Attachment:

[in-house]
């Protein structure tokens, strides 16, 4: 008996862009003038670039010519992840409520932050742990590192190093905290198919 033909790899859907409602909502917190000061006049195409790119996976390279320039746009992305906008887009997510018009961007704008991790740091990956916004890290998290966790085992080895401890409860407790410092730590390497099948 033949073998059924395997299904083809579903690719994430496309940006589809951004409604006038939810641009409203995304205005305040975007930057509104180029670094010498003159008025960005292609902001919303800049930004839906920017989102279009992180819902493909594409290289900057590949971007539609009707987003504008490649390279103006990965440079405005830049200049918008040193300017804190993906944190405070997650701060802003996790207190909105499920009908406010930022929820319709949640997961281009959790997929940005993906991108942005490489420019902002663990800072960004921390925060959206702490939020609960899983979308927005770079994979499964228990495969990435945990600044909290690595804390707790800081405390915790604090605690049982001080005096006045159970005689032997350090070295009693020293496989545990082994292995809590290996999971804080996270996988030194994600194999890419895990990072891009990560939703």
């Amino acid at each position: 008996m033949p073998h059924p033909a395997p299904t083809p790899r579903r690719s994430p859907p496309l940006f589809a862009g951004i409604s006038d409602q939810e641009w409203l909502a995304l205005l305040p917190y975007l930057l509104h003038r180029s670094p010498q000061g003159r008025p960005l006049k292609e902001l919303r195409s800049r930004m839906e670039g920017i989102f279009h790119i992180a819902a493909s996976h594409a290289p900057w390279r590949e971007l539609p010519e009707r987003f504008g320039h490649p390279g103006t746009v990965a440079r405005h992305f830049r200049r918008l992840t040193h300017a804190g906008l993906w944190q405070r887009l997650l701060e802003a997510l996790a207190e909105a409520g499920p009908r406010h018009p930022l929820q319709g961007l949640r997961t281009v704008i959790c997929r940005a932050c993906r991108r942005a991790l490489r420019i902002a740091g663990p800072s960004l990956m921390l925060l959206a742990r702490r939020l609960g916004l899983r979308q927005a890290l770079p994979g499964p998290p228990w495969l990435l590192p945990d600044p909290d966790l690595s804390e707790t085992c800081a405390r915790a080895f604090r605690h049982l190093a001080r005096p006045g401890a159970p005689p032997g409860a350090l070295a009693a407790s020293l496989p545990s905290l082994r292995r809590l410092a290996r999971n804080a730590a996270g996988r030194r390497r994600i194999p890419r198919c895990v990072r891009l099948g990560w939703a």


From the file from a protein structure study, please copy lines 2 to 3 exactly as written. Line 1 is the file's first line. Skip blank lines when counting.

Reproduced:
């Protein structure tokens, strides 16, 4: 008996862009003038670039010519992840409520932050742990590192190093905290198919 033909790899859907409602909502917190000061006049195409790119996976390279320039746009992305906008887009997510018009961007704008991790740091990956916004890290998290966790085992080895401890409860407790410092730590390497099948 033949073998059924395997299904083809579903690719994430496309940006589809951004409604006038939810641009409203995304205005305040975007930057509104180029670094010498003159008025960005292609902001919303800049930004839906920017989102279009992180819902493909594409290289900057590949971007539609009707987003504008490649390279103006990965440079405005830049200049918008040193300017804190993906944190405070997650701060802003996790207190909105499920009908406010930022929820319709949640997961281009959790997929940005993906991108942005490489420019902002663990800072960004921390925060959206702490939020609960899983979308927005770079994979499964228990495969990435945990600044909290690595804390707790800081405390915790604090605690049982001080005096006045159970005689032997350090070295009693020293496989545990082994292995809590290996999971804080996270996988030194994600194999890419895990990072891009990560939703």
């Amino acid at each position: 008996m033949p073998h059924p033909a395997p299904t083809p790899r579903r690719s994430p859907p496309l940006f589809a862009g951004i409604s006038d409602q939810e641009w409203l909502a995304l205005l305040p917190y975007l930057l509104h003038r180029s670094p010498q000061g003159r008025p960005l006049k292609e902001l919303r195409s800049r930004m839906e670039g920017i989102f279009h790119i992180a819902a493909s996976h594409a290289p900057w390279r590949e971007l539609p010519e009707r987003f504008g320039h490649p390279g103006t746009v990965a440079r405005h992305f830049r200049r918008l992840t040193h300017a804190g906008l993906w944190q405070r887009l997650l701060e802003a997510l996790a207190e909105a409520g499920p009908r406010h018009p930022l929820q319709g961007l949640r997961t281009v704008i959790c997929r940005a932050c993906r991108r942005a991790l490489r420019i902002a740091g663990p800072s960004l990956m921390l925060l959206a742990r702490r939020l609960g916004l899983r979308q927005a890290l770079p994979g499964p998290p228990w495969l990435l590192p945990d600044p909290d966790l690595s804390e707790t085992c800081a405390r915790a080895f604090r605690h049982l190093a001080r005096p006045g401890a159970p005689p032997g409860a350090l070295a009693a407790s020293l496989p545990s905290l082994r292995r809590l410092a290996r999971n804080a730590a996270g996988r030194r390497r994600i194999p890419r198919c895990v990072r891009l099948g990560w939703a």